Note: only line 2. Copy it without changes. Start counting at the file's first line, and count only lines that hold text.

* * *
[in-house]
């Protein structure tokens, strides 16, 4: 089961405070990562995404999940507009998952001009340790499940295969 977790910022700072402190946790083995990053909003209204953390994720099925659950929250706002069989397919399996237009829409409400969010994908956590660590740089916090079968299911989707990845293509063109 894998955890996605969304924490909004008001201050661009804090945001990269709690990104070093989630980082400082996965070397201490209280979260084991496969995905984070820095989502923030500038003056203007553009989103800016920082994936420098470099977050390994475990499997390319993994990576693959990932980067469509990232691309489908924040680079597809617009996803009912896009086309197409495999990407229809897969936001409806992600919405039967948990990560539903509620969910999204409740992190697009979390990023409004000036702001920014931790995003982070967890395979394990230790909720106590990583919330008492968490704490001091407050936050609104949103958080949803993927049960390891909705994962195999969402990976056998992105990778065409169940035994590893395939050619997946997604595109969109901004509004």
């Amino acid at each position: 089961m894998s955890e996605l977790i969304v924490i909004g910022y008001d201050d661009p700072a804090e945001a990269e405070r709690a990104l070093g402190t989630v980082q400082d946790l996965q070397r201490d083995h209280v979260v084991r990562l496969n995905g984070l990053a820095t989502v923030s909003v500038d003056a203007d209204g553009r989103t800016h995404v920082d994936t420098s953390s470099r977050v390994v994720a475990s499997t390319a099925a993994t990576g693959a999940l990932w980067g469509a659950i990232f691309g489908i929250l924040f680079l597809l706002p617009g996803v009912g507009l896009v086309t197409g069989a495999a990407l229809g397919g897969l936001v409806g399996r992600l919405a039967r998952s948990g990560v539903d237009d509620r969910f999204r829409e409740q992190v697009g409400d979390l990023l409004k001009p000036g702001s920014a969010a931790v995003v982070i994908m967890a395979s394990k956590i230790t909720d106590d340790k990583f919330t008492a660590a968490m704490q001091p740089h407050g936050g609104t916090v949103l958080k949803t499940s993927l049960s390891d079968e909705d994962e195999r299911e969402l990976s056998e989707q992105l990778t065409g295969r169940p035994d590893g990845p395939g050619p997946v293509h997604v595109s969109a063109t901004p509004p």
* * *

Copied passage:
């Protein structure tokens, strides 16, 4: 089961405070990562995404999940507009998952001009340790499940295969 977790910022700072402190946790083995990053909003209204953390994720099925659950929250706002069989397919399996237009829409409400969010994908956590660590740089916090079968299911989707990845293509063109 894998955890996605969304924490909004008001201050661009804090945001990269709690990104070093989630980082400082996965070397201490209280979260084991496969995905984070820095989502923030500038003056203007553009989103800016920082994936420098470099977050390994475990499997390319993994990576693959990932980067469509990232691309489908924040680079597809617009996803009912896009086309197409495999990407229809897969936001409806992600919405039967948990990560539903509620969910999204409740992190697009979390990023409004000036702001920014931790995003982070967890395979394990230790909720106590990583919330008492968490704490001091407050936050609104949103958080949803993927049960390891909705994962195999969402990976056998992105990778065409169940035994590893395939050619997946997604595109969109901004509004």